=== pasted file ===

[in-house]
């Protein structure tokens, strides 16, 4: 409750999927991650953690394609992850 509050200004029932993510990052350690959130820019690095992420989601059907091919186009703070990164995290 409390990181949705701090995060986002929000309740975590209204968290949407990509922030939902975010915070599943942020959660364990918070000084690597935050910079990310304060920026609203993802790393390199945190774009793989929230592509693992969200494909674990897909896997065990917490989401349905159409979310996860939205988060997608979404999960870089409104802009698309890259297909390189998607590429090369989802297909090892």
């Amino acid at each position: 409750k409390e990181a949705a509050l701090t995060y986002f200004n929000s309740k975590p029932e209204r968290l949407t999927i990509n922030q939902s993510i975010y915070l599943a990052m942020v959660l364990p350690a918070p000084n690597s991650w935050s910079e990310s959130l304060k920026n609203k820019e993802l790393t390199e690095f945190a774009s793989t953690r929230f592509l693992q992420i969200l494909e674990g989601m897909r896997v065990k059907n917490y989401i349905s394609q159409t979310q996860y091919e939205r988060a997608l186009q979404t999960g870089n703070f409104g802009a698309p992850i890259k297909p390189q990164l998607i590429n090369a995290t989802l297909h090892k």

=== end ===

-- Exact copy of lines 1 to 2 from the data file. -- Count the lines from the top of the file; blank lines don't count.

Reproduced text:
[in-house]
């Protein structure tokens, strides 16, 4: 409750999927991650953690394609992850 509050200004029932993510990052350690959130820019690095992420989601059907091919186009703070990164995290 409390990181949705701090995060986002929000309740975590209204968290949407990509922030939902975010915070599943942020959660364990918070000084690597935050910079990310304060920026609203993802790393390199945190774009793989929230592509693992969200494909674990897909896997065990917490989401349905159409979310996860939205988060997608979404999960870089409104802009698309890259297909390189998607590429090369989802297909090892």